Sinfah Tunsarawuth teamed up with Thailand’s premier university to launch a science show on Chula Radio this month, with episodes on the country’s potential to produce its own vaccines and on its ability to develop useful strains of medical marijuana.
“As I have told friends, this show is good for any non-Thai listeners, and, of course, local Thais as well, who want to get to know about Thailand, apart from its frequent military coups, street protests, beaches and food, Tunsarawuth said.
The 1988 Alfred Friendly Fellow is the editor and producer of the English-language radio show, Unlock The Science, broadcast on the multi-media platform owned by Thailand’s Chulalongkorn University.
“This project was born out of the idea that if this country’s top university would like the world to know about it, it has to speak in English language to the world,” Tunsarawuth said.
The 30-minute show each Saturday features Thai scientists, researchers and experts and their contribution to the advancement of global science.
“Some Asian followers have said that this kind of program is what is needed in Southeast Asia,” Tunsarawuth said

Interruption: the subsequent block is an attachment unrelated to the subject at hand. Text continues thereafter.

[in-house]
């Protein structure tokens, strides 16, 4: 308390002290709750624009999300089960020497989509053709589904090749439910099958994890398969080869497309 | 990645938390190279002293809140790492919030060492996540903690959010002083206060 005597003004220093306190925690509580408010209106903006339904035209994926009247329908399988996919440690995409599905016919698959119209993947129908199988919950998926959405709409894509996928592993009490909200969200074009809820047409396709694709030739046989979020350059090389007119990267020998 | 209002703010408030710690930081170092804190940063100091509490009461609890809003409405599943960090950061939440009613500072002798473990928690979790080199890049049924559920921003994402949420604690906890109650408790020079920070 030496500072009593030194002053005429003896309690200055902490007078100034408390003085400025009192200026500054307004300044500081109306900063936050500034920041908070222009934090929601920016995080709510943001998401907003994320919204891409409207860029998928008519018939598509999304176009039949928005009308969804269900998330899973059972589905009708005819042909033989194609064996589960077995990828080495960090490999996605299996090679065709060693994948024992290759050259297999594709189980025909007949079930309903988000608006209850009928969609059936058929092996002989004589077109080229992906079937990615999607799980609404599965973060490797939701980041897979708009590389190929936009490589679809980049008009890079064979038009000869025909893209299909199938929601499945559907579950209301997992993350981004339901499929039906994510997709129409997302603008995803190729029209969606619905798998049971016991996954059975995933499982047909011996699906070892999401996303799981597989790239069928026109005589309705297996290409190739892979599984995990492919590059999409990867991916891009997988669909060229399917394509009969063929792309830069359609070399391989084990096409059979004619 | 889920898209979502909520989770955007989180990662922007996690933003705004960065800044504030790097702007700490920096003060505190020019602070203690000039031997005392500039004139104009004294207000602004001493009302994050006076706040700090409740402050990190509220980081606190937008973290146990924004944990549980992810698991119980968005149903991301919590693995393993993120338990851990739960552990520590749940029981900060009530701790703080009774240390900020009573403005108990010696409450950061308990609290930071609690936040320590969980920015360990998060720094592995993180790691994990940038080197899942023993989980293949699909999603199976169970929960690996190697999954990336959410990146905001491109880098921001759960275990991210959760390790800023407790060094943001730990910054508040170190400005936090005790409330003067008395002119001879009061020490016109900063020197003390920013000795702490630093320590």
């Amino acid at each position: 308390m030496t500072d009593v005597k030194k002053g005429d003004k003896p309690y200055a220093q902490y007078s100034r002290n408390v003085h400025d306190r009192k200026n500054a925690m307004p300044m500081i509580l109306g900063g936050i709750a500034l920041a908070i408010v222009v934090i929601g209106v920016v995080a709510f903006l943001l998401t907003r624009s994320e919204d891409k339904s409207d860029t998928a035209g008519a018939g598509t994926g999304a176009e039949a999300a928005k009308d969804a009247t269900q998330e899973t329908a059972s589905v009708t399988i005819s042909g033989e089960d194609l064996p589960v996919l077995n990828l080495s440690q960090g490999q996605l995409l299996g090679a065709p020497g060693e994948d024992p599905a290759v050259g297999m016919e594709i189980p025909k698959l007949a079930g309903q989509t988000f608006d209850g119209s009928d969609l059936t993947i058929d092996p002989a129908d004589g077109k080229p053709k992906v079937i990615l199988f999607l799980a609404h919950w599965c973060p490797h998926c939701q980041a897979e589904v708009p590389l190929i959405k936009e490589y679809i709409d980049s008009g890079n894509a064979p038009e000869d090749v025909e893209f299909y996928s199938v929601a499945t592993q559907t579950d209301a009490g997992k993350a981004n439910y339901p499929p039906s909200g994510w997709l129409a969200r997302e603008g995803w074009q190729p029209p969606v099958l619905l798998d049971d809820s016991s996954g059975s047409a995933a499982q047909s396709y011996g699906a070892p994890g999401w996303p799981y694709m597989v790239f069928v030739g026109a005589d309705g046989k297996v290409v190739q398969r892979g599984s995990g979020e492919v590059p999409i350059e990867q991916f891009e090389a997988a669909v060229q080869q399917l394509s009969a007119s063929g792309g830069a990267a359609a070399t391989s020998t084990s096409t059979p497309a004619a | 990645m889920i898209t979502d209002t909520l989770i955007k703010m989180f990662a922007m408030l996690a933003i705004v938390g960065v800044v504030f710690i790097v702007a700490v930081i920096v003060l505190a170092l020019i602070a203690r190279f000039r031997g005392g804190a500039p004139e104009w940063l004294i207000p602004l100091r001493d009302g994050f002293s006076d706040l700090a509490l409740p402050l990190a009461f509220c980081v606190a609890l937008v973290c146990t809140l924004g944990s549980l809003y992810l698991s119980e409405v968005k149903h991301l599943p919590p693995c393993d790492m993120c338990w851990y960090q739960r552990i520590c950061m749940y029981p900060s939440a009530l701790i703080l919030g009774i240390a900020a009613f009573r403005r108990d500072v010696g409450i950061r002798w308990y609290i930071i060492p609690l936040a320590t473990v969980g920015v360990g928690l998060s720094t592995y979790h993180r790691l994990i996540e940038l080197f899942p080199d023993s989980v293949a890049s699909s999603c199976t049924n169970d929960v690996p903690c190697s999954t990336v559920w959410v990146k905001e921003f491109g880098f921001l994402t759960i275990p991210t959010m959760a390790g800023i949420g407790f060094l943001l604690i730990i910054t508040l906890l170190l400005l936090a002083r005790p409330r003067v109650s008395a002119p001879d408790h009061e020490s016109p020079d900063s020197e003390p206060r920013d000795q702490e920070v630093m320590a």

Unlock the Science is funded by the university and can be accessed through the website, the station’s Facebook page, and in podcast form.
Tunsarawuth was working at an English-language daily in Thailand, The Nation, when he entered the fellowship. He worked for five months at The Seattle Times.
“After my fellowship, I became much more confident in my work as a journalist,” Tunsarawuth said.
“I remember that I initiated a large number of good stories and articles in The Nation after I returned from the United States,” he said. In the late 1990s, he returned to school to get a bachelor’s degree in law and now practices as a media lawyer in addition to his work in broadcasting.
“Under this current project, I am applying what I learned in journalism from the Alfred Friendly Press Fellowship in my reporting, editing and production of the show,” Tunsarawuth said.
“I have been telling my younger journalist friends that Alfred Friendly Press Fellowship is the best journalist training program in the United States, and have been encouraging them to apply, as I am aware that so far there have been only three fellows from Thailand.”